?> Meur Burnt Mound, Sanday - The SCAPE Trust

Community excavation and reconstruction

Three people wearing hi-vis vests smiling at camera with archaeological site behind them

The burnt mound at Meur, on Sanday, Orkney, was first noticed after a severe storm in 2005 exposed a stone cist-like box. It was first thought it was a burial so a team of archaeologists was sent in to investigate.  The excavation revealed that this site wasn’t a burial monument at all, but a burnt mound dating to the Bronze Age, with a beautiful stone trough built of huge upright slabs. As well as the trough, the excavation uncovered stone paving, two stone compartments, a cistern for holding water, and piles of burnt stone.

Although this meant that there was no chance of finding human burials, the discovery was even more exciting, as no one knows what burnt mounds were used for. Stones were heated in a fire and used to heat up water in the trough, but we don’t know why. Theories about the function of these enigmatic monuments include cooking, bathing and saunas, brewing, wool production and boat-building.

A black and white cutaway drawing of a stone building with a flagstone floor and a fire at one end tended by a person, and a tank full of steaming water set into the floor with two further people bending over it. To the left of this a figure climbs up a flight of steps from below carrying a bowl of water, and another figure dries themselves with a towel. Compartments made of large flagstones line the walls

One interpretation is that burnt mounds were used to heat water for bathing. Drawing: Alan Braby

Storms over the winter of 2012-13 caused further erosion of the site, and damaged some of the structure. Worried that it might soon be destroyed, the community suggested dismantling the site, moving it and reconstructing it at a safe location inland, at the site of Sanday’s new heritage centre, which was due to open in Summer 2014.

So, over the summer of 2014, the Sanday community re-excavated the burnt mound and reconstructed the main elements at the new heritage centre. The site has been saved from the waves and is now a great attraction for visitors to the island and a learning resource for the local school.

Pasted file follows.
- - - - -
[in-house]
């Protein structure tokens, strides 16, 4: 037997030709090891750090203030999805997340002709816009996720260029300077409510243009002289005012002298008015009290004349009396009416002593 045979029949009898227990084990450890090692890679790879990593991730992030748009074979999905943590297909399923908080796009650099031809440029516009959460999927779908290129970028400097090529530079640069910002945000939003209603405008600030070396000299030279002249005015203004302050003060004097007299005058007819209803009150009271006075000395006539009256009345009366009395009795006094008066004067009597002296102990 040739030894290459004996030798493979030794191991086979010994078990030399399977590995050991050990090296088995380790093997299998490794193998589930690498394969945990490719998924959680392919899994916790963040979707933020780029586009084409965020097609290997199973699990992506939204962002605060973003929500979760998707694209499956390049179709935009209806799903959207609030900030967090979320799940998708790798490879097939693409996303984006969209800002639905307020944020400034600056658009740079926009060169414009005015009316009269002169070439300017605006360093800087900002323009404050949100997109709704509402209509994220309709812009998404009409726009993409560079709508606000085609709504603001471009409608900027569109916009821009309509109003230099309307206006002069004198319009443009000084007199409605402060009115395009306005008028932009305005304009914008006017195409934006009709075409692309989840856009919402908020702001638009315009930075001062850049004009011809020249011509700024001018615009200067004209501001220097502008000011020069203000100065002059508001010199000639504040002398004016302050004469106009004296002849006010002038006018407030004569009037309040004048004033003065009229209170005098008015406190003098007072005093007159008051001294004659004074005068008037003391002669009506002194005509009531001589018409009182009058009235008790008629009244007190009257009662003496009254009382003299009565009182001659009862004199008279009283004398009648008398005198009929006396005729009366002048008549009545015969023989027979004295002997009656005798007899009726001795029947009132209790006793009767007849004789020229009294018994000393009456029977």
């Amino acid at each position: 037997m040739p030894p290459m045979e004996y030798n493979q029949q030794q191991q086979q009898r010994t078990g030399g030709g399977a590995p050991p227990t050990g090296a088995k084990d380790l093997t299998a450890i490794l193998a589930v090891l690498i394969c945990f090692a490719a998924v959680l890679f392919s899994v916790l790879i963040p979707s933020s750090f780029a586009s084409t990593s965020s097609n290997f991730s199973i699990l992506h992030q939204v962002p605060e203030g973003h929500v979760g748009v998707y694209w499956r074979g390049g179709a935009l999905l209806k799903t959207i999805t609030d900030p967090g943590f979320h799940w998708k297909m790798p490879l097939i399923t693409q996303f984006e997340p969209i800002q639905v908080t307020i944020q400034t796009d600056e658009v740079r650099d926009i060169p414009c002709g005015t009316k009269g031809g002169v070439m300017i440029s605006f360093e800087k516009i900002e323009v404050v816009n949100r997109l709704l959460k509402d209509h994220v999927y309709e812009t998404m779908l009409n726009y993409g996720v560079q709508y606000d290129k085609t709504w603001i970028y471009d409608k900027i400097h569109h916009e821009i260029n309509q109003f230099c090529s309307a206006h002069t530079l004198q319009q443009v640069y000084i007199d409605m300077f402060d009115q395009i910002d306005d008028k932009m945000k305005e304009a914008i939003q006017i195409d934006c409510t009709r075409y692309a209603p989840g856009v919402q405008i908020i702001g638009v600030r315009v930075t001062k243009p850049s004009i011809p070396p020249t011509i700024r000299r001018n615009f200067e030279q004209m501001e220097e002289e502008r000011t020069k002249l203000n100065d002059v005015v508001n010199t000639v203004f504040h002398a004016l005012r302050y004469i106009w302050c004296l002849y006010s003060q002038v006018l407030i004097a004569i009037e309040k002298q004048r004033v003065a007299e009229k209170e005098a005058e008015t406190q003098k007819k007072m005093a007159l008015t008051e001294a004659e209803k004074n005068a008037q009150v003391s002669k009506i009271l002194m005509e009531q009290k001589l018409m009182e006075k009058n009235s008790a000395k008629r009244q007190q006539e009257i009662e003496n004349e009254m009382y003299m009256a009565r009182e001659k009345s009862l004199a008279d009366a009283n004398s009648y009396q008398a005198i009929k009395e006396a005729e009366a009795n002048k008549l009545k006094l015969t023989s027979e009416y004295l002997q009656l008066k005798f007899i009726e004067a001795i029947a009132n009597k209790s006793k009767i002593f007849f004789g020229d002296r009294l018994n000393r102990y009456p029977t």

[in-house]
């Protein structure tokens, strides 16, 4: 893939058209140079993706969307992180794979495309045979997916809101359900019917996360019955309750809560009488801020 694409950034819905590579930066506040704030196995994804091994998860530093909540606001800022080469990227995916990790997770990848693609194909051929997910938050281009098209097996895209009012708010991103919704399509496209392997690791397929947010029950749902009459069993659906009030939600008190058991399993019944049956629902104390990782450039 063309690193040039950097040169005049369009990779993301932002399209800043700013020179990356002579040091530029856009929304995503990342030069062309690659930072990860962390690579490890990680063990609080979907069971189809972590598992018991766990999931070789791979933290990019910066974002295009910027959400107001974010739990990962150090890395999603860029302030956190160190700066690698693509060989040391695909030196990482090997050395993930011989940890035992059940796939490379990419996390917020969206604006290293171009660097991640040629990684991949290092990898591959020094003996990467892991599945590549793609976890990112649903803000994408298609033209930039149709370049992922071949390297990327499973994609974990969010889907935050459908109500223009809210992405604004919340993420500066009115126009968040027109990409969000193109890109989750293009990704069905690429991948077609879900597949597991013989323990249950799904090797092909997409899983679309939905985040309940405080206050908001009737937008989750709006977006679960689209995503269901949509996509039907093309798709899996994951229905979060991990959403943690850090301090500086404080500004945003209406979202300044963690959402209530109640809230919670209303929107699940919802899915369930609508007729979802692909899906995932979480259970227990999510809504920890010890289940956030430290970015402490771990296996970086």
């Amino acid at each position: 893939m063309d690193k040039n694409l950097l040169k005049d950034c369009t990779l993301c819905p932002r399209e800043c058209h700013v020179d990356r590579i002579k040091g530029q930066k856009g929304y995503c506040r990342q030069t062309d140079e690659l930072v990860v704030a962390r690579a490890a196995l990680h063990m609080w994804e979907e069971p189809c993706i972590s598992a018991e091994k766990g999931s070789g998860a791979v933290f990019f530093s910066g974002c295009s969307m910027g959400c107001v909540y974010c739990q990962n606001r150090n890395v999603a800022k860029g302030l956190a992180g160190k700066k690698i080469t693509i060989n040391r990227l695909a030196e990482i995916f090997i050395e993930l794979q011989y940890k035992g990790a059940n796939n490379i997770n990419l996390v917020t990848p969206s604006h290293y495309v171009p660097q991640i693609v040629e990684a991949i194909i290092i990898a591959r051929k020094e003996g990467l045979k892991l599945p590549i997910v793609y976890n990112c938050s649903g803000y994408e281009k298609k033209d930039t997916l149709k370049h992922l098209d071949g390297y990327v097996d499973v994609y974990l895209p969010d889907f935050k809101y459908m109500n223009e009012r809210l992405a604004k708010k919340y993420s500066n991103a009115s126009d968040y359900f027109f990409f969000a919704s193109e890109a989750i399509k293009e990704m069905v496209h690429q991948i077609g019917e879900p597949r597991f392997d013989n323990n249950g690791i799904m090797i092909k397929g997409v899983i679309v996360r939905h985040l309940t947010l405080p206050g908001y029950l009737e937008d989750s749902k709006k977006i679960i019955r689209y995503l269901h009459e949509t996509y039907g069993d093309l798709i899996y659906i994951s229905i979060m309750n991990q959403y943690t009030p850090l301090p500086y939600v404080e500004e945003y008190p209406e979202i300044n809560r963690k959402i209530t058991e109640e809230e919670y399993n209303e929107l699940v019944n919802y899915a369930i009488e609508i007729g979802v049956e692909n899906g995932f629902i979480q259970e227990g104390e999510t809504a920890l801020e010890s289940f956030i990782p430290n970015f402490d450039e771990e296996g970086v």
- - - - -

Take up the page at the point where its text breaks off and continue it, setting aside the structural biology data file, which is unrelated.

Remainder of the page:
Stone structures built of large upright flagstones forming small compartments with corbelled drystone structures, capped with turf, in a grassy area with a large interpretation board in the forground

The re-excavation revealed that the cistern was in fact a Bronze Age well with steps going down into it. The well contained waterlogged and preserved organic material such as insects, wood and plant remains. This will give us very specific information about what was growing and living on Sanday around 3000 years ago.

A man wearing a hard hat and hi-vis standing in an underground drystone structure holding a large seive which contains fragments of plants and other organic material

In 2015, further excavation revealed the hearth cell, tucked into the coastal section and separated from the tank by a short stretch of stone floored passage. As its name suggests, this was where stones were heated over a fire and probably rolled or pushed down the passage into the tank of water.

We also discovered the fragmentary remains of an earlier phase of the burnt mound. This had been almost completely destroyed by the construction of the later structures. Radiocarbon dating of the burnt material associated with each phase show that the early one was in use between 1508 to 1660 BC and the later structure from 1297 to 1115 BC.

The final discovery of the dig was of an even earlier well which was directly beneath the massive base slab of the stone tank. Seeds found in this well date from 3336 to 3023 BC, the early Neolithic period. What is fascinating is that the builders of the burnt mound would certainly have known of the well. Its position directly beneath the tank was no accident and must have held some significance to the Bronze Age people who built and used the burnt mound over 1000 years later.

A person wearing a hi-vis vest bending down to reach into a small, stone-lined hole in the ground

The Neolithic well was covered by the massive slab which formed the base of the burnt mound’s tank

Analysis of the material recovered from the excavation is now underway and there will certainly be more discoveries yet to come.

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